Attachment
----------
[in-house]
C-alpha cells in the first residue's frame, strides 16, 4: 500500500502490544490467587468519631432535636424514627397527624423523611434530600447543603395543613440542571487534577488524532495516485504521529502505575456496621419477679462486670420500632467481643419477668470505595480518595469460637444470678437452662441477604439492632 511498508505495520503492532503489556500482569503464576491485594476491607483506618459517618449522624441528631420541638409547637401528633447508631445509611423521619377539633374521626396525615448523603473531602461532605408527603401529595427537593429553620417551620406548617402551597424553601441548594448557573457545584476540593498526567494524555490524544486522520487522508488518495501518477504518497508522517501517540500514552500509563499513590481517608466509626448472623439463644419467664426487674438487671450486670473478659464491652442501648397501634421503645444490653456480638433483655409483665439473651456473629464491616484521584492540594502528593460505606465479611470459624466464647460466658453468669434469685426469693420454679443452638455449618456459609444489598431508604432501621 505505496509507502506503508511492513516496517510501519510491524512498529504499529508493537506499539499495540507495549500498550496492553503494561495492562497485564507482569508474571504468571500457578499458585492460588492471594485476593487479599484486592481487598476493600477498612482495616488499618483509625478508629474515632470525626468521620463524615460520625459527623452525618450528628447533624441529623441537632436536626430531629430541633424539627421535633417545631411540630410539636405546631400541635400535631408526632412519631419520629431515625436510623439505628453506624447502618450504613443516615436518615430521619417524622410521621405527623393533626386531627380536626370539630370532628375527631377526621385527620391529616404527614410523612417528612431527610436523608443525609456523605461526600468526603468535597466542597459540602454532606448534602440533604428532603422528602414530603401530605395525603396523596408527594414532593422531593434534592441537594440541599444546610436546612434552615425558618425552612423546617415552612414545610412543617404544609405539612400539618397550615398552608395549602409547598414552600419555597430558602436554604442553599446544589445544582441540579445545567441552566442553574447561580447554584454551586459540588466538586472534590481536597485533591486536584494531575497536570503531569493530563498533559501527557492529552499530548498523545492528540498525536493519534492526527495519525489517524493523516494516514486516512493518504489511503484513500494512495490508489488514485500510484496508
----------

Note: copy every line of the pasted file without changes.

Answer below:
[in-house]
C-alpha cells in the first residue's frame, strides 16, 4: 500500500502490544490467587468519631432535636424514627397527624423523611434530600447543603395543613440542571487534577488524532495516485504521529502505575456496621419477679462486670420500632467481643419477668470505595480518595469460637444470678437452662441477604439492632 511498508505495520503492532503489556500482569503464576491485594476491607483506618459517618449522624441528631420541638409547637401528633447508631445509611423521619377539633374521626396525615448523603473531602461532605408527603401529595427537593429553620417551620406548617402551597424553601441548594448557573457545584476540593498526567494524555490524544486522520487522508488518495501518477504518497508522517501517540500514552500509563499513590481517608466509626448472623439463644419467664426487674438487671450486670473478659464491652442501648397501634421503645444490653456480638433483655409483665439473651456473629464491616484521584492540594502528593460505606465479611470459624466464647460466658453468669434469685426469693420454679443452638455449618456459609444489598431508604432501621 505505496509507502506503508511492513516496517510501519510491524512498529504499529508493537506499539499495540507495549500498550496492553503494561495492562497485564507482569508474571504468571500457578499458585492460588492471594485476593487479599484486592481487598476493600477498612482495616488499618483509625478508629474515632470525626468521620463524615460520625459527623452525618450528628447533624441529623441537632436536626430531629430541633424539627421535633417545631411540630410539636405546631400541635400535631408526632412519631419520629431515625436510623439505628453506624447502618450504613443516615436518615430521619417524622410521621405527623393533626386531627380536626370539630370532628375527631377526621385527620391529616404527614410523612417528612431527610436523608443525609456523605461526600468526603468535597466542597459540602454532606448534602440533604428532603422528602414530603401530605395525603396523596408527594414532593422531593434534592441537594440541599444546610436546612434552615425558618425552612423546617415552612414545610412543617404544609405539612400539618397550615398552608395549602409547598414552600419555597430558602436554604442553599446544589445544582441540579445545567441552566442553574447561580447554584454551586459540588466538586472534590481536597485533591486536584494531575497536570503531569493530563498533559501527557492529552499530548498523545492528540498525536493519534492526527495519525489517524493523516494516514486516512493518504489511503484513500494512495490508489488514485500510484496508